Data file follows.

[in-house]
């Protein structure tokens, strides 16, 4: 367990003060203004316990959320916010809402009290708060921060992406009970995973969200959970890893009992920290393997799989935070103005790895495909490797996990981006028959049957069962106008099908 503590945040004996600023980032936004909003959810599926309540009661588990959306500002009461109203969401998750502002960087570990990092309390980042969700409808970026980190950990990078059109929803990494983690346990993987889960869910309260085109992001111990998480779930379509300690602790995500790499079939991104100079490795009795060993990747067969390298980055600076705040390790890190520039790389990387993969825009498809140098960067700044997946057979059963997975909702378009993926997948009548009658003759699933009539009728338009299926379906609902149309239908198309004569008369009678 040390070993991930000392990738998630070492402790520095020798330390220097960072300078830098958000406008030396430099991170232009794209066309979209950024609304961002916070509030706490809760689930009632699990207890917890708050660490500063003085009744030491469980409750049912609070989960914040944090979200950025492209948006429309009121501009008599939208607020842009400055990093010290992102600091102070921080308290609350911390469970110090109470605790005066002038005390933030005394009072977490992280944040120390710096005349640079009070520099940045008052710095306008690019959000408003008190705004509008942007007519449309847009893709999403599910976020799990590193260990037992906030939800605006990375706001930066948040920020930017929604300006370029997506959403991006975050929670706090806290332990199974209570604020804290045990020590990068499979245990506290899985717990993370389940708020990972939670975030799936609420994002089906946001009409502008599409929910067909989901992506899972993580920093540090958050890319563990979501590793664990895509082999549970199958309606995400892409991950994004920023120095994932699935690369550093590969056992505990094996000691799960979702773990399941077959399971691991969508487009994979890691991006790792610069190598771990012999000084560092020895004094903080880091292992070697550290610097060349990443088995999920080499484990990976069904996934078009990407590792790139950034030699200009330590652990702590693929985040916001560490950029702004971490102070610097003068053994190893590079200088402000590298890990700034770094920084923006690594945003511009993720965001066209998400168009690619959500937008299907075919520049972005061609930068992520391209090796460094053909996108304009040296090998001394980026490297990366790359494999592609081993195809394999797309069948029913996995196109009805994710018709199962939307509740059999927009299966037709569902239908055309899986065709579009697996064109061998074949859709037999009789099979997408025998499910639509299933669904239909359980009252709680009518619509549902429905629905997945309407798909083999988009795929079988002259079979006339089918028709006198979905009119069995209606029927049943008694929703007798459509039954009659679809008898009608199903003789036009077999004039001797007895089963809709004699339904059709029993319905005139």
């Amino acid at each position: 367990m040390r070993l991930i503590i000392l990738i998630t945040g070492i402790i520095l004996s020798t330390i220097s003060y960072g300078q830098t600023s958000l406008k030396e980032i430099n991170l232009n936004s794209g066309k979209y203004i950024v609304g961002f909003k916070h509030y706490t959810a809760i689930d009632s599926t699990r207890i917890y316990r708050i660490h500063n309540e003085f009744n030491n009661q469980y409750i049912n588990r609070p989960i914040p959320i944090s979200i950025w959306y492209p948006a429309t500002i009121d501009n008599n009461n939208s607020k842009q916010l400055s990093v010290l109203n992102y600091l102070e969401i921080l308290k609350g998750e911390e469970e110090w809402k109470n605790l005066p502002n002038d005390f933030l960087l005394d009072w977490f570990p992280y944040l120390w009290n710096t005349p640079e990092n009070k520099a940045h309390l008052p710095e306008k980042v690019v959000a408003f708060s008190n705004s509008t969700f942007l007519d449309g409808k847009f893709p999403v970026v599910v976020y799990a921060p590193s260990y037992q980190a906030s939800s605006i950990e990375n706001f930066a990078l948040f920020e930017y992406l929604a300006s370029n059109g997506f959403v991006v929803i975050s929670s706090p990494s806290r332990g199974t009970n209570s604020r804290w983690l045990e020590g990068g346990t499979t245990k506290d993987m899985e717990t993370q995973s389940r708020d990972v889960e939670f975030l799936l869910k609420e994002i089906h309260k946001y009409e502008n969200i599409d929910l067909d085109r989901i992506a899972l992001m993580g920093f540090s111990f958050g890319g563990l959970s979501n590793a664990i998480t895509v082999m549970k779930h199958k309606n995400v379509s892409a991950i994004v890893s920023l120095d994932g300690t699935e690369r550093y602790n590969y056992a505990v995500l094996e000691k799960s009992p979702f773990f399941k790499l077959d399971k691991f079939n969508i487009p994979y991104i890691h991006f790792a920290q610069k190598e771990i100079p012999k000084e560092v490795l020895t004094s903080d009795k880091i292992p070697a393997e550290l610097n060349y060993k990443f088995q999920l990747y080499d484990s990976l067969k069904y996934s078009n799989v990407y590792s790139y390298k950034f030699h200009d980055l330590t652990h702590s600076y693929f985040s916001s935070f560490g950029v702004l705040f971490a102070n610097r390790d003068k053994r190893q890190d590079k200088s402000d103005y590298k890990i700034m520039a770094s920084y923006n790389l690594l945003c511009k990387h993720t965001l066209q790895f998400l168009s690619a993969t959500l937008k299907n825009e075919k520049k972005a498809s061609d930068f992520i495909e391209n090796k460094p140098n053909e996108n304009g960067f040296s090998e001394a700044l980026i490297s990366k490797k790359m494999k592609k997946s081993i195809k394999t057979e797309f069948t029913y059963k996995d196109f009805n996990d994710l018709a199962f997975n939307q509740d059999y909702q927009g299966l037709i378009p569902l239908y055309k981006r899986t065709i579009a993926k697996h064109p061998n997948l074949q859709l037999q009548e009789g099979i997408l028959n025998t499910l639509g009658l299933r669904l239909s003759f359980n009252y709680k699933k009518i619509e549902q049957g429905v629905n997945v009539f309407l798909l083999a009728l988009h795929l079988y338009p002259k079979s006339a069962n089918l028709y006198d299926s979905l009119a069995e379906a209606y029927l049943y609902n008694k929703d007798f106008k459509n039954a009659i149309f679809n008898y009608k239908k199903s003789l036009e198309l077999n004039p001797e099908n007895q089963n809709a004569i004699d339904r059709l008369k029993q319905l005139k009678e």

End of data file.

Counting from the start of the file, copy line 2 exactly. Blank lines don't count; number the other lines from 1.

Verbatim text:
């Protein structure tokens, strides 16, 4: 367990003060203004316990959320916010809402009290708060921060992406009970995973969200959970890893009992920290393997799989935070103005790895495909490797996990981006028959049957069962106008099908 503590945040004996600023980032936004909003959810599926309540009661588990959306500002009461109203969401998750502002960087570990990092309390980042969700409808970026980190950990990078059109929803990494983690346990993987889960869910309260085109992001111990998480779930379509300690602790995500790499079939991104100079490795009795060993990747067969390298980055600076705040390790890190520039790389990387993969825009498809140098960067700044997946057979059963997975909702378009993926997948009548009658003759699933009539009728338009299926379906609902149309239908198309004569008369009678 040390070993991930000392990738998630070492402790520095020798330390220097960072300078830098958000406008030396430099991170232009794209066309979209950024609304961002916070509030706490809760689930009632699990207890917890708050660490500063003085009744030491469980409750049912609070989960914040944090979200950025492209948006429309009121501009008599939208607020842009400055990093010290992102600091102070921080308290609350911390469970110090109470605790005066002038005390933030005394009072977490992280944040120390710096005349640079009070520099940045008052710095306008690019959000408003008190705004509008942007007519449309847009893709999403599910976020799990590193260990037992906030939800605006990375706001930066948040920020930017929604300006370029997506959403991006975050929670706090806290332990199974209570604020804290045990020590990068499979245990506290899985717990993370389940708020990972939670975030799936609420994002089906946001009409502008599409929910067909989901992506899972993580920093540090958050890319563990979501590793664990895509082999549970199958309606995400892409991950994004920023120095994932699935690369550093590969056992505990094996000691799960979702773990399941077959399971691991969508487009994979890691991006790792610069190598771990012999000084560092020895004094903080880091292992070697550290610097060349990443088995999920080499484990990976069904996934078009990407590792790139950034030699200009330590652990702590693929985040916001560490950029702004971490102070610097003068053994190893590079200088402000590298890990700034770094920084923006690594945003511009993720965001066209998400168009690619959500937008299907075919520049972005061609930068992520391209090796460094053909996108304009040296090998001394980026490297990366790359494999592609081993195809394999797309069948029913996995196109009805994710018709199962939307509740059999927009299966037709569902239908055309899986065709579009697996064109061998074949859709037999009789099979997408025998499910639509299933669904239909359980009252709680009518619509549902429905629905997945309407798909083999988009795929079988002259079979006339089918028709006198979905009119069995209606029927049943008694929703007798459509039954009659679809008898009608199903003789036009077999004039001797007895089963809709004699339904059709029993319905005139």